Our motion, however, is not vortical, but rather a simple sum of these velocities.
An accurate depiction of how planets orbit the Sun, which then moves across the galaxy in a separate direction. The speeds of the planets around the Sun are only a small fraction of the Solar System’s motion through the Milky Way galaxy, with even Mercury’s revolution around the Sun contributing only ~20% of its total motion through our galaxy. (Credit: Rhys Taylor)
On larger scales, the Milky Way and Andromeda galaxy are moving toward one other at 109 km/s.
A series of stills depicting the Milky Way-Andromeda merger and how the sky will change as it happens. When these two galaxies combine, their supermassive black holes will very certainly merge as well. The Milky Way and Andromeda are currently moving towards one other at a relative speed of ~109 km/s. (Credit: NASA; Z. Levay and R. van der Marel, STScI; T. Hallas; A. Mellinger)
Both appealing clumps and repulsive underdense regions pull on our Local Group.
The Virgo supercluster, which comprises our Local Group, spans more than 100 million light-years and contains the Milky Way, Andromeda, Triangulum, and roughly ~60 smaller galaxies. The overdense regions gravitationally attract us, while the regions of below-average density effectively repel us relative to the average cosmic attraction. (Credit: Andrew Z. Colvin/Wikimedia Commons)
We move 627 22 km/s faster than the cosmic average.
Because matter is distributed roughly uniformly throughout the Universe, it isn’t just the overdense regions that gravitationally influence our motions, but the underdense regions as well. A characteristic known as the dipole repeller, shown below, was discovered very recently and may explain our Local Group’s unusual motion relative to other objects in the Universe. (Credit: Y. Hoffman et al., Nature Astronomy, 2017)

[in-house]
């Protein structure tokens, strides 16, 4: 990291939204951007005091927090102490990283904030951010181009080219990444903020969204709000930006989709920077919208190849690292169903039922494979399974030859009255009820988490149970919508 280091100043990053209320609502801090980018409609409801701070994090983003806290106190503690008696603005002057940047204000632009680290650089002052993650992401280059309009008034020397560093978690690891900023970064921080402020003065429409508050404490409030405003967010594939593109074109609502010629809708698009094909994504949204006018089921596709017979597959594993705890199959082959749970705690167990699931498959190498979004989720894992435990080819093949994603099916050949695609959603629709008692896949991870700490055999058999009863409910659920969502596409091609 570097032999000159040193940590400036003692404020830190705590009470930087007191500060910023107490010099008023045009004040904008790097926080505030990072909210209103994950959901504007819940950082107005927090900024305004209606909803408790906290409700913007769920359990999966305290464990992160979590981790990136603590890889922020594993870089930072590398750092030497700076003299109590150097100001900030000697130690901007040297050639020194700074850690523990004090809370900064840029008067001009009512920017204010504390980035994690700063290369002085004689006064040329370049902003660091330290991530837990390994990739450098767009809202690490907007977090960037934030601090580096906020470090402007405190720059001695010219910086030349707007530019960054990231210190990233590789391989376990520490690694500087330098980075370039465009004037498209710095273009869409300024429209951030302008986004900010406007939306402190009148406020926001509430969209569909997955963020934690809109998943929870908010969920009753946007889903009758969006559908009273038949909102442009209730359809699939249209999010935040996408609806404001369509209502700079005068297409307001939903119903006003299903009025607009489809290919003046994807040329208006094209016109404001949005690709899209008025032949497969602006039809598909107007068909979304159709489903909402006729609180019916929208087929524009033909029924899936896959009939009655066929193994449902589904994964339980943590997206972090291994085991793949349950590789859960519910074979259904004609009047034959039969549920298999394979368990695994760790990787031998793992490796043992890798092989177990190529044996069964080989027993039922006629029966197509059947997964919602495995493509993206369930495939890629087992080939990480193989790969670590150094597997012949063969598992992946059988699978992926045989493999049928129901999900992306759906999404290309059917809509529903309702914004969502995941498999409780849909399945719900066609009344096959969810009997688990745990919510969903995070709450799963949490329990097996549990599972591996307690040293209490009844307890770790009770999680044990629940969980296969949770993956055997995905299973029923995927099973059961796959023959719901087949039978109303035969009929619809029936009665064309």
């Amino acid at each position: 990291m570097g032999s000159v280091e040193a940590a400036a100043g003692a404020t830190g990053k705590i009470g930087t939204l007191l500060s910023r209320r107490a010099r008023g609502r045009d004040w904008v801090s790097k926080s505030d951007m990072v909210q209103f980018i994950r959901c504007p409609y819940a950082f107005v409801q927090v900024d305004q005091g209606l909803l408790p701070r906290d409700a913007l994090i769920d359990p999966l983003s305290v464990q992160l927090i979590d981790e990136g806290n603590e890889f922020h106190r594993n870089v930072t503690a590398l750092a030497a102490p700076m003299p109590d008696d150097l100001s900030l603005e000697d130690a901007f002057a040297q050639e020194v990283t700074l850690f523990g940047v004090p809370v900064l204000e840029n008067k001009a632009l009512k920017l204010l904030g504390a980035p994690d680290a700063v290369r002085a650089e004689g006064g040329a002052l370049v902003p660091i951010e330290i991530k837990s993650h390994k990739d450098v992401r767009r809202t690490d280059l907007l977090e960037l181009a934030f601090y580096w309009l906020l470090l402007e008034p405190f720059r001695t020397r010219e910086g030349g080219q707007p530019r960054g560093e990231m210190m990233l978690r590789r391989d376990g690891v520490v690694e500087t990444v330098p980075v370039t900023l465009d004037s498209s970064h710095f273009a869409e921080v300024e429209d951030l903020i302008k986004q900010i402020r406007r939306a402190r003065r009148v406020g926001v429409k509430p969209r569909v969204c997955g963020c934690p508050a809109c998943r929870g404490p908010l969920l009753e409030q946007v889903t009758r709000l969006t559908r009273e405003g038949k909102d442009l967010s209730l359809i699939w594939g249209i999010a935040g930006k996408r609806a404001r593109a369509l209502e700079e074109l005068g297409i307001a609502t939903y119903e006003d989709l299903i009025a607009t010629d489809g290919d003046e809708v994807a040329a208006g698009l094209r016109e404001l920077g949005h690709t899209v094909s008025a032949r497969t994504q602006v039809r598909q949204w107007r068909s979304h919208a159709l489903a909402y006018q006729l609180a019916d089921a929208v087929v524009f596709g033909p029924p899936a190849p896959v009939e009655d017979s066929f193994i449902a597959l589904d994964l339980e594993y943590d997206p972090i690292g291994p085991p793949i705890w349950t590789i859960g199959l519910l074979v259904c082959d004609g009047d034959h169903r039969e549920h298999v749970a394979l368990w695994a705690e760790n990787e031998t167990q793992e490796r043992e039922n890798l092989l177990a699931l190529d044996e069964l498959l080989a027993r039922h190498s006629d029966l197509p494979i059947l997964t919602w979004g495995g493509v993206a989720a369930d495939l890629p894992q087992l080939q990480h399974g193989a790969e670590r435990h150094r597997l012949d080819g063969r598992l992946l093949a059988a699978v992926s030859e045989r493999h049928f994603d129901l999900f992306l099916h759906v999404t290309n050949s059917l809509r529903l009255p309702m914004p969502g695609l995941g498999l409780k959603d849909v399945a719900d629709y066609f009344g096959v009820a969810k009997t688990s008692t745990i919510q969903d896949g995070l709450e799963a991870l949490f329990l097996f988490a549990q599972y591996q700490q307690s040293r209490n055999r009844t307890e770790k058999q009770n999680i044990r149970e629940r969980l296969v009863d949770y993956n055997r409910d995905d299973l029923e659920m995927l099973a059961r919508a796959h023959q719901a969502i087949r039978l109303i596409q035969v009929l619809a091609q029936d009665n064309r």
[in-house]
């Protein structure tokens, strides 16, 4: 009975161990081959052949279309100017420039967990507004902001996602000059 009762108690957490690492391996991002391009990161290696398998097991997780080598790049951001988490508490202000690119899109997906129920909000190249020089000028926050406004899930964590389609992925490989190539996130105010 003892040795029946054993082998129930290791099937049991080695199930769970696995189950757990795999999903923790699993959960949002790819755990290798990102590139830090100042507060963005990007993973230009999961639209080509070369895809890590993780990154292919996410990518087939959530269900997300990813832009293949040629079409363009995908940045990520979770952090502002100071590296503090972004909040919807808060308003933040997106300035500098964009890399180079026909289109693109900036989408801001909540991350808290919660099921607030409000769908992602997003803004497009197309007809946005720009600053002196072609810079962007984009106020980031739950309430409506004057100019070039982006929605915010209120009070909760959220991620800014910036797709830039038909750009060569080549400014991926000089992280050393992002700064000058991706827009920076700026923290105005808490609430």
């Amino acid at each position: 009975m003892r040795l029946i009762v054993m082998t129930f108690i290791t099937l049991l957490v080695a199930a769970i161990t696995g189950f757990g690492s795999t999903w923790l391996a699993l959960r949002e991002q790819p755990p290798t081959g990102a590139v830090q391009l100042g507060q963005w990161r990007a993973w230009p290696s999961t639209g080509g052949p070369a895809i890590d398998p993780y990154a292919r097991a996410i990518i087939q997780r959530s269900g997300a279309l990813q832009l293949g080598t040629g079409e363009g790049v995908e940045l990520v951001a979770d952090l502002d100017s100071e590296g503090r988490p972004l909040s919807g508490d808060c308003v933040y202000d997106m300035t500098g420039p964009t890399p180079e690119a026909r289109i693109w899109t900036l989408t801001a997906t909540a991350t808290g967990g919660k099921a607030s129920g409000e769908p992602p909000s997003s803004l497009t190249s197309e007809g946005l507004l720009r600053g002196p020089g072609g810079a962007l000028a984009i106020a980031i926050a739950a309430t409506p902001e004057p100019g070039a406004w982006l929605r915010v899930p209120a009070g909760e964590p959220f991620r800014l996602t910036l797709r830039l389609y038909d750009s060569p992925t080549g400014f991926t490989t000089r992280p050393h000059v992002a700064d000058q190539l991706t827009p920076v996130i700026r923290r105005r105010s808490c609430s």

However, the remaining photons from the Big Bang provide a cosmically unique rest frame.
Any observer at any time in our cosmic history will face a uniform “bath” of omnidirectional radiation that originated with the Big Bang. Today, it is only 2.725 K above absolute zero, and so is observed as the cosmic microwave background, peaking at microwave frequencies. (Credit: Earth: NASA/BlueEarth; Milky Way: ESO/S. Brunier; CMB: NASA/WMAP)
The Sun moves at a total speed of 368 km/s in relation to the Cosmic Microwave Background (CMB).
Although the cosmic microwave background is almost the same temperature in all directions, there are 1-part-in-800 variances in one direction, which is consistent with our speed through the Universe. This equates to a motion of around 1-part-in-800 the speed of light, or ~368 km/s, at 1-part-in-800 the overall magnitude of the CMB’s amplitude. (Credit: J. Delabrouille et al., A&A, 2013)
The inherent uncertainty of ±2 km/s comes from not knowing the magnitude of the intrinsic CMB dipole.
We cannot disentangle whatever the intrinsic dipole in the cosmic microwave background is because the dipole we detect from our travel across the Universe is more than a factor of ~100 bigger than whatever the primordial value is. With only one place to test the value of this parameter at, we can’t tell which part is due to our motion and which part is inherent; tens of thousands of such measurements would be required to lower the uncertainties here below their current levels. (Credit: NASA/ESA and the COBE, WMAP, and Planck teams; Planck Collaboration, A&A, 2020)
We can only dream of making such measurements because we are constrained to the Milky Way.
The earliest variations imprinted on our observable universe during inflation may only be ~0.003%, yet those minuscule defects contribute to the temperature and density fluctuations that appear in the cosmic microwave background and seed the large-scale structure that exists today. Measuring the CMB at various cosmic locations would be the only realistic way to separate the CMB’s intrinsic dipole from that caused by our speed through the Universe. (Credit: Chris Blake and Sam Moorfield)